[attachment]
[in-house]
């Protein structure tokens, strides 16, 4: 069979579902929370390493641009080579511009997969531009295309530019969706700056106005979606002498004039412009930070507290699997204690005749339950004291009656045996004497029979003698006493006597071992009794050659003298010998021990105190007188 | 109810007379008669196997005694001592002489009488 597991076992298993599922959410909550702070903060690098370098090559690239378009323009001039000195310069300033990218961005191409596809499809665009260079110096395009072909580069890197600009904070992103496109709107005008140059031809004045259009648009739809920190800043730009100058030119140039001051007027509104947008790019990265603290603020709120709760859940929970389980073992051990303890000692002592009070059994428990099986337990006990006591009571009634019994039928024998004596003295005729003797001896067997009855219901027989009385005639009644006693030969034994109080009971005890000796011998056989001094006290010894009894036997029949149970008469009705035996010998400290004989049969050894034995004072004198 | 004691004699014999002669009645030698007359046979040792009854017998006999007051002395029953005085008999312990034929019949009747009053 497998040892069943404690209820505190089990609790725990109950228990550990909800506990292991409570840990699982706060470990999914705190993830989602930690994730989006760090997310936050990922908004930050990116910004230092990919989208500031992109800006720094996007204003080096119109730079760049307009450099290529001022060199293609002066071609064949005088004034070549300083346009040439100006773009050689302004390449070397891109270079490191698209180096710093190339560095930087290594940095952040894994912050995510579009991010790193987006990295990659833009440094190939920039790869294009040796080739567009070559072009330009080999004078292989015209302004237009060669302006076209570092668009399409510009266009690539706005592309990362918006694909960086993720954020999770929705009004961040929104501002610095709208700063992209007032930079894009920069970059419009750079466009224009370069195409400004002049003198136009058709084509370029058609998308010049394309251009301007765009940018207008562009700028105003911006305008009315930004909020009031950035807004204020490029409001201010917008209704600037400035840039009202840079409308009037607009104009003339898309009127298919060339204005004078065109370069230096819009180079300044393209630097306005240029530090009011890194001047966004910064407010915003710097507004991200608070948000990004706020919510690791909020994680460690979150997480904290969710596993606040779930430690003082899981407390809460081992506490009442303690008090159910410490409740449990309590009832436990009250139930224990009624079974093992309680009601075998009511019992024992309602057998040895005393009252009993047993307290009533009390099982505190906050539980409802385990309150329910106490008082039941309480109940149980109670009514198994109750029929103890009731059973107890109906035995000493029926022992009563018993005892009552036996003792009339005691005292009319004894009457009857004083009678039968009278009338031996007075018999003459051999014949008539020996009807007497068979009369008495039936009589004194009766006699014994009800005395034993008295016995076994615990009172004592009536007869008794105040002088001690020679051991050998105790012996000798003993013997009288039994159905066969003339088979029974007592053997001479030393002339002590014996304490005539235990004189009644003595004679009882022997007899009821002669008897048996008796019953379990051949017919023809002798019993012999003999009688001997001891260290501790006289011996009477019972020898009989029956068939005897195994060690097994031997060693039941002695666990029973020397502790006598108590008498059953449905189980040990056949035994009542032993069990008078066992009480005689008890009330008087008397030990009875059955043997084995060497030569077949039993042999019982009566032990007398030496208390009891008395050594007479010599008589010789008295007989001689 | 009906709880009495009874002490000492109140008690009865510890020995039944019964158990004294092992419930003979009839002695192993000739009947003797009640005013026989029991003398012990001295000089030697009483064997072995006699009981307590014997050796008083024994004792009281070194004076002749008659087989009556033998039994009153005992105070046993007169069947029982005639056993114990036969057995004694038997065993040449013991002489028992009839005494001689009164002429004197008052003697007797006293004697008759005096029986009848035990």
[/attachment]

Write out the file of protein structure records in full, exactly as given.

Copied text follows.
[in-house]
């Protein structure tokens, strides 16, 4: 069979579902929370390493641009080579511009997969531009295309530019969706700056106005979606002498004039412009930070507290699997204690005749339950004291009656045996004497029979003698006493006597071992009794050659003298010998021990105190007188 | 109810007379008669196997005694001592002489009488 597991076992298993599922959410909550702070903060690098370098090559690239378009323009001039000195310069300033990218961005191409596809499809665009260079110096395009072909580069890197600009904070992103496109709107005008140059031809004045259009648009739809920190800043730009100058030119140039001051007027509104947008790019990265603290603020709120709760859940929970389980073992051990303890000692002592009070059994428990099986337990006990006591009571009634019994039928024998004596003295005729003797001896067997009855219901027989009385005639009644006693030969034994109080009971005890000796011998056989001094006290010894009894036997029949149970008469009705035996010998400290004989049969050894034995004072004198 | 004691004699014999002669009645030698007359046979040792009854017998006999007051002395029953005085008999312990034929019949009747009053 497998040892069943404690209820505190089990609790725990109950228990550990909800506990292991409570840990699982706060470990999914705190993830989602930690994730989006760090997310936050990922908004930050990116910004230092990919989208500031992109800006720094996007204003080096119109730079760049307009450099290529001022060199293609002066071609064949005088004034070549300083346009040439100006773009050689302004390449070397891109270079490191698209180096710093190339560095930087290594940095952040894994912050995510579009991010790193987006990295990659833009440094190939920039790869294009040796080739567009070559072009330009080999004078292989015209302004237009060669302006076209570092668009399409510009266009690539706005592309990362918006694909960086993720954020999770929705009004961040929104501002610095709208700063992209007032930079894009920069970059419009750079466009224009370069195409400004002049003198136009058709084509370029058609998308010049394309251009301007765009940018207008562009700028105003911006305008009315930004909020009031950035807004204020490029409001201010917008209704600037400035840039009202840079409308009037607009104009003339898309009127298919060339204005004078065109370069230096819009180079300044393209630097306005240029530090009011890194001047966004910064407010915003710097507004991200608070948000990004706020919510690791909020994680460690979150997480904290969710596993606040779930430690003082899981407390809460081992506490009442303690008090159910410490409740449990309590009832436990009250139930224990009624079974093992309680009601075998009511019992024992309602057998040895005393009252009993047993307290009533009390099982505190906050539980409802385990309150329910106490008082039941309480109940149980109670009514198994109750029929103890009731059973107890109906035995000493029926022992009563018993005892009552036996003792009339005691005292009319004894009457009857004083009678039968009278009338031996007075018999003459051999014949008539020996009807007497068979009369008495039936009589004194009766006699014994009800005395034993008295016995076994615990009172004592009536007869008794105040002088001690020679051991050998105790012996000798003993013997009288039994159905066969003339088979029974007592053997001479030393002339002590014996304490005539235990004189009644003595004679009882022997007899009821002669008897048996008796019953379990051949017919023809002798019993012999003999009688001997001891260290501790006289011996009477019972020898009989029956068939005897195994060690097994031997060693039941002695666990029973020397502790006598108590008498059953449905189980040990056949035994009542032993069990008078066992009480005689008890009330008087008397030990009875059955043997084995060497030569077949039993042999019982009566032990007398030496208390009891008395050594007479010599008589010789008295007989001689 | 009906709880009495009874002490000492109140008690009865510890020995039944019964158990004294092992419930003979009839002695192993000739009947003797009640005013026989029991003398012990001295000089030697009483064997072995006699009981307590014997050796008083024994004792009281070194004076002749008659087989009556033998039994009153005992105070046993007169069947029982005639056993114990036969057995004694038997065993040449013991002489028992009839005494001689009164002429004197008052003697007797006293004697008759005096029986009848035990």